vdi reference architecture monthly october 2016 gpu usage

    GPU Utilization – M10 graphics card 1 on DELL Precision Appliance for Wyse

    Lenovo Client Virtualization with VMware Horizon 7

    by Lenovo


    Wow! I’ve not seen such fully comprehensive documents like these in a very long time. They are reminiscent of the IBM Redbooks. If you are looking for a reference architecture to (1) read and learn about how to build a VDI, (2) understand all of the components necessary to build a VDI and (3) find the perfect recipe for the VDI you have in mind, all using IBM and Lenovo products from thin-client to backend storage, then this is your guide.

    The two documents on our reference architecture page are as follows:

    • The Lenovo Client Virtualization reference architecture: This is a fundamental level (think a dummies guide to VDI using Lenovo goods) document that provides a list of all ingredients needed to bake a great VDI or hosted desktop/application solution, as well as great working knowledge of all that you need to know about these solutions. It also includes information on their test methodologies, which I’d recommend you adopt when you test your new VDI or hosted desktop/application solution.
    • The other Reference Architecture applies the principle more in an in-depth review with VMware Horizon. This document is very thorough and provides extensive information about all of the different variations of solutions one could adopt. Whether it is an enterprise multi-component architecture or hyper-converged, stateless or persistent, virtual desktop or hosted desktop, etc…

    There is really just too much information to briefly summarize in a blog, and I would highly encourage you to check out these documents as they are more than just a proof-of-claim, they are really a true reference guide to client virtualization.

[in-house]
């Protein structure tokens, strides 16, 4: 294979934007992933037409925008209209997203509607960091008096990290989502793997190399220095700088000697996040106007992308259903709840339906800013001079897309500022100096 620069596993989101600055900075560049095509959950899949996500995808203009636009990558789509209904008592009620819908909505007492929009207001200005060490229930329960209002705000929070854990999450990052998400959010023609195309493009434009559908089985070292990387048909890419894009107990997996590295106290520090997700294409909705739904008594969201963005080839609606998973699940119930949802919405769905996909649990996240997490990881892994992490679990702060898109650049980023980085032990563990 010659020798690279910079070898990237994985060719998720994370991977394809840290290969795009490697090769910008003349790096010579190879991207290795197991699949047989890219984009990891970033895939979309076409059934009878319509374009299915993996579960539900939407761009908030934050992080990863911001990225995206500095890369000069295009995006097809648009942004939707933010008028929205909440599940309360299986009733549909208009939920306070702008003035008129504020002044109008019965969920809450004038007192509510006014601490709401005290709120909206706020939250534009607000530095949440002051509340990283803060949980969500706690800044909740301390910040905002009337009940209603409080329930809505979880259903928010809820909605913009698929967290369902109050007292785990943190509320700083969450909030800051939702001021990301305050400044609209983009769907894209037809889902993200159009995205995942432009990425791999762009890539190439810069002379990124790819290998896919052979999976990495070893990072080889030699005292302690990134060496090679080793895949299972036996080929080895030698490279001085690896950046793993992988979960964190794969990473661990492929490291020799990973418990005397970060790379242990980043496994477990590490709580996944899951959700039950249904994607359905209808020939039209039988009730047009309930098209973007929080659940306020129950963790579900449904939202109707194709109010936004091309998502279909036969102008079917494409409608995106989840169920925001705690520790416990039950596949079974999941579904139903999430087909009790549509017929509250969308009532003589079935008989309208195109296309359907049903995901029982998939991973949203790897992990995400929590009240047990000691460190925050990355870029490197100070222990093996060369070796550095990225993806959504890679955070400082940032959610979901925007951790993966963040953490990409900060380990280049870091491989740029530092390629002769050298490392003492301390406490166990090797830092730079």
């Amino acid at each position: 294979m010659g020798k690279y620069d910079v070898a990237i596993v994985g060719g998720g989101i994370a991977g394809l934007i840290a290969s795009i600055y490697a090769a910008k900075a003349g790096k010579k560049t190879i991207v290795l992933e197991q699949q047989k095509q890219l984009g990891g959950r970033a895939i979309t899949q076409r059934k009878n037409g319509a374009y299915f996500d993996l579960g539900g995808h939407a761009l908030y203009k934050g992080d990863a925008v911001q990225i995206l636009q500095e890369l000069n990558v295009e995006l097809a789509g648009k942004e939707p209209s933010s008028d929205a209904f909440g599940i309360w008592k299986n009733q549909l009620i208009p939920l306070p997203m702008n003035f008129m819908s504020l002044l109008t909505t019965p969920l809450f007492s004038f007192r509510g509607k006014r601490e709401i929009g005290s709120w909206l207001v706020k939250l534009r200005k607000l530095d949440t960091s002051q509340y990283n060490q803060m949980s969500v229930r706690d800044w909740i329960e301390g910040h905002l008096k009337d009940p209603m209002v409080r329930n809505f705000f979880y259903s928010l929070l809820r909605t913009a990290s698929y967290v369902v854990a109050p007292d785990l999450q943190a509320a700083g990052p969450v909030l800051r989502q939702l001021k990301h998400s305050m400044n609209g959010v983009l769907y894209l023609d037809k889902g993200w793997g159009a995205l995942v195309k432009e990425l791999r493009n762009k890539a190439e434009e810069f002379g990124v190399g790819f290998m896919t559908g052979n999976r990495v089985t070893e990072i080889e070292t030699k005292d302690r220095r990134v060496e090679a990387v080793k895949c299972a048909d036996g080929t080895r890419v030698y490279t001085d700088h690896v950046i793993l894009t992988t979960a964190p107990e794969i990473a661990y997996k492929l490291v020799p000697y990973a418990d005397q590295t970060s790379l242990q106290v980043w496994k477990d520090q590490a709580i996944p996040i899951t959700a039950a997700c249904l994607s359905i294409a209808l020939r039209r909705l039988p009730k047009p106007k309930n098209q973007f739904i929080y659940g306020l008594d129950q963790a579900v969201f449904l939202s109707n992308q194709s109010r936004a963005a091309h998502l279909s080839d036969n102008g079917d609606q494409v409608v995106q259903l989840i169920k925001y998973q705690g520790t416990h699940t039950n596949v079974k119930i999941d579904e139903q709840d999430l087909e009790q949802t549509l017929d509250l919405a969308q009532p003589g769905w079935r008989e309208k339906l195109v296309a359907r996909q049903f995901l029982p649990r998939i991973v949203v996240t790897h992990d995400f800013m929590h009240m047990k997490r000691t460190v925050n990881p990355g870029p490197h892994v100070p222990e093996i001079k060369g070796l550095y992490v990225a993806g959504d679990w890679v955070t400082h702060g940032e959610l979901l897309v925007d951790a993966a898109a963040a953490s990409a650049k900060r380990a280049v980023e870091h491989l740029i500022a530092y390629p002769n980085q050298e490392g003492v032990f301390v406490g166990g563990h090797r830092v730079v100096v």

Here are a few highlights that I found particularly interesting.

    • Super helpful sizing guidance including VSImax numbers for all different sorts of server configurations, provisioning types and worker types.
    • Detailed VMware VSAN performance comparisons between Hybrid and All Flash storage.
    • Sizing guidance for storage capacity with a breakdown of VSImax numbers per storage type and policy.
    • A detailed review of different graphics acceleration options using NVIDIA GPUs using vDGA, vSGA and vGPU.
    • Seriously, this blog isn’t long enough to cover all of the details in this paper… go check it out to learn more.


    • Users:  Sizing guidance from 200 CAD users to 10,000 Stateless, and everything in between including mixed stateless and persistent
    • Provisioning method: Both Linked-Clone and Full-Clone
    • Provisioning system: VMware Horizon 6 for Stateless and Persistent VDI and Hosted Desktops and Apps
    • Desktop OS: Windows 7 and 8
    • Hypervisor: VMware vSphere 6.0 Recommended
    • Hardware: You’ll have to check out the RA for more details about what was used. They provided operational models for both enterprise, built-to-spec architectures and hyper-converged VSAN using both Broadwell (v4) servers and Haswell (v3) servers

    Login VSI Results

    There are no specific full-coverage Login VSI test results in this document. Since this is more of a cookbook style of reference architecture, the information they provide has more to do with where they hit VSImax with a specific solution architecture. The guidance they provide shows that these guys really know how to use Login VSI and I would expect this can really help an IBM shop figure out the sweet spot when it comes to the amount of equipment needed for any given solution using their products. Of course, I would still recommend that if you do implement using these excellent documents, that you use Login VSI to make sure it works with your enterprise use cases.